HIV-positive status will not impede visa eligibility

Tuesday, February 17, 2015

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Q: I've met someone from the United States, and we have fallen deeply in love. In fact, we are now engaged and we plan to be married in Miami. He has filed for me to immigrate to the US as his fiancée. I'm thrilled! But I'm worried about the immigration interview at the Embassy, because I'm positive for HIV. Will I be turned down because of the HIV?




A: Congratulations on your engagement! And we're pleased to assure you, the HIV status will not impede your visa eligibility.


There was a time, however, when the condition was an impediment.


An HIV infection used to be considered a public health condition, which prevented non-US citizens from entering the United States.


They could qualify to enter the US only by receiving approval for a waiver of this ineligibility, a somewhat complicated procedure.


However, in 2008 President George W Bush signed the United States Global Leadership Against HIV/AIDS, Tuberculosis, and Malaria Reauthorization Act. This document amended our Immigration and Nationality Act to remove HIV infection as a public health condition that could prevent foreign citizens from entering the US.


In 2009, the Centers for Disease Control and Prevention (CDC) proposed a rule change to remove HIV from the list of communicable diseases of public health significance, as well as to remove HIV from the scope of the medical examination for prospective immigrants. After a period of public comment, the changes were implemented. The CDC determined that while HIV infection is a serious health condition, it is not introduced, transmitted or spread through casual contact. Therefore, it is not a communicable disease of significant public health risk, and so it does not cause an applicant to be ineligible for a visa.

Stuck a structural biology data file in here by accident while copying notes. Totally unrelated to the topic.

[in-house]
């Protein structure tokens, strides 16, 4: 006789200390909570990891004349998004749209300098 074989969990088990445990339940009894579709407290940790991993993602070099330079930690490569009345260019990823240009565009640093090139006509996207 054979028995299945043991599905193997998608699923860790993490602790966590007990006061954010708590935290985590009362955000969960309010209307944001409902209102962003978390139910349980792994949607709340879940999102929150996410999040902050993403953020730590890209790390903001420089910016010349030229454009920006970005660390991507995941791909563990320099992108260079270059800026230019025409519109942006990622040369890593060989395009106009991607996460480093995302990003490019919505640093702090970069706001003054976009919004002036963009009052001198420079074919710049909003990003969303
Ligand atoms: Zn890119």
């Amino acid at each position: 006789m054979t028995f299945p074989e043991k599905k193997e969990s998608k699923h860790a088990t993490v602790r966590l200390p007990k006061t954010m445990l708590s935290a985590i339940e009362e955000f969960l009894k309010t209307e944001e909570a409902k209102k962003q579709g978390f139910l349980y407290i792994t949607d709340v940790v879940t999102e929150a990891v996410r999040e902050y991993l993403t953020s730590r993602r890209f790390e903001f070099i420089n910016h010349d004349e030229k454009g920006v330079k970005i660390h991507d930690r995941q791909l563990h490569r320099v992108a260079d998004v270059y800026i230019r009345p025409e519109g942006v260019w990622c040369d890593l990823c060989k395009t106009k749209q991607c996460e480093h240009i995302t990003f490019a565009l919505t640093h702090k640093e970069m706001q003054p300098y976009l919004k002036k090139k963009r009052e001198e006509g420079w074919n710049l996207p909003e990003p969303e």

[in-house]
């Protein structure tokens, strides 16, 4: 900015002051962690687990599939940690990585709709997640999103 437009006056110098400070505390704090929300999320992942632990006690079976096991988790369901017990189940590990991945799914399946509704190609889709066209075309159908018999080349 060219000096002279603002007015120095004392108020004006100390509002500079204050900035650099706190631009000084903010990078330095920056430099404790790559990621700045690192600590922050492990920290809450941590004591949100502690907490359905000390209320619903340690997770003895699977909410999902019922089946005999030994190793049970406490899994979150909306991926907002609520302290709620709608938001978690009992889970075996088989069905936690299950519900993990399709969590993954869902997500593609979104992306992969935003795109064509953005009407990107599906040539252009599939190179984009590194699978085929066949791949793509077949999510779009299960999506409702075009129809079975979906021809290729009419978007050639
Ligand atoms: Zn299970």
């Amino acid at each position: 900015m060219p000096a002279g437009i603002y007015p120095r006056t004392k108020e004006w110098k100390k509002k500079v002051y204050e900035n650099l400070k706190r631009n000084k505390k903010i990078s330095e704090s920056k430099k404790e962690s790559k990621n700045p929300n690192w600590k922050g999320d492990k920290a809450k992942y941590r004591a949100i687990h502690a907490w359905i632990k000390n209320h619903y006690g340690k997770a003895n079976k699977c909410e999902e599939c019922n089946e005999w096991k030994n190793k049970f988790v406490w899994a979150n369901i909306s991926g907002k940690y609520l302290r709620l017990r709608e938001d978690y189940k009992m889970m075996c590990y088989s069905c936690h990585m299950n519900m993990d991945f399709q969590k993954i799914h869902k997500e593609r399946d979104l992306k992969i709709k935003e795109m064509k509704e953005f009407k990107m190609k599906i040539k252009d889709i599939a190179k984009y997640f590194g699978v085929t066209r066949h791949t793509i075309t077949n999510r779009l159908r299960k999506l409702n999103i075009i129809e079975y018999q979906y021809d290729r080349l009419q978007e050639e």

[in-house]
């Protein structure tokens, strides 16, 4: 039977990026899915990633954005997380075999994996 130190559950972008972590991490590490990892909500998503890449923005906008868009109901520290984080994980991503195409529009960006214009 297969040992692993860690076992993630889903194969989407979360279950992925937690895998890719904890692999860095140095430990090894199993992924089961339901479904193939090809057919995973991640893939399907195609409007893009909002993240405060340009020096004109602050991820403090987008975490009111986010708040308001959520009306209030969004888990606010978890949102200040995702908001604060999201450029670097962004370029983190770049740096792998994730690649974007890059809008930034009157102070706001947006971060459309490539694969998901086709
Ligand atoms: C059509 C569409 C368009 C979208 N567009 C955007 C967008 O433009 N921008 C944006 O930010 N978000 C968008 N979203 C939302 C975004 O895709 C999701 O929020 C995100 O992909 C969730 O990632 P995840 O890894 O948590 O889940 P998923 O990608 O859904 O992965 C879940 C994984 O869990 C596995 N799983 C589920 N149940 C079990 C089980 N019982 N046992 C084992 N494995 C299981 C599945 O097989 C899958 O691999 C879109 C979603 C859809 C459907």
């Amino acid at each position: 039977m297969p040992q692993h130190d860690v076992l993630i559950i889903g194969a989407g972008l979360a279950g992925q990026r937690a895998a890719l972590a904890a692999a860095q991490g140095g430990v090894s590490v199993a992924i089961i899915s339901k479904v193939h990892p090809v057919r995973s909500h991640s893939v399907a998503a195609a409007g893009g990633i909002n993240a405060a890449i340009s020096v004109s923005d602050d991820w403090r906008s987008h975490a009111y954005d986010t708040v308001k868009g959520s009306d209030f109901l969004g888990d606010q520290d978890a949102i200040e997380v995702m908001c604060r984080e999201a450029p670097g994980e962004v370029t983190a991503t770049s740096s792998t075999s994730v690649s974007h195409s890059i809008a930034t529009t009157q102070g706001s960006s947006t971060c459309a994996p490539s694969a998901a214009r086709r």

The final rule went into effect on January 4, 2010. Since that date, medical examinations for immigrant visa applicants do not include any test for the HIV virus, and applicants who reveal themselves to be HIV-positive applicants will not be found ineligible for visas solely due to their HIV status.


Of course, applicants for a visa still must qualify on other grounds -- for example, by establishing a valid relationship and demonstrating to consular officers that they will have means of support, etc. However, now that the law has been changed, HIV-positive applicants are fully eligible for visas.


Good luck with your future plans, and we hope you and your fiancé had a wonderful Valentine's Day last weekend.




You can find more information about how to travel to the US on our website, www.kingston.usembassy.gov and the website of our authorized service provider at https://usvisa-info.com. Keep on top of Embassy news on our Facebook page, https://www.facebook.com/pages/US-Embassy-Jamaica and by following @USEmbassyJA on Twitter. We also answer general visa questions on our Facebook and Twitter pages.


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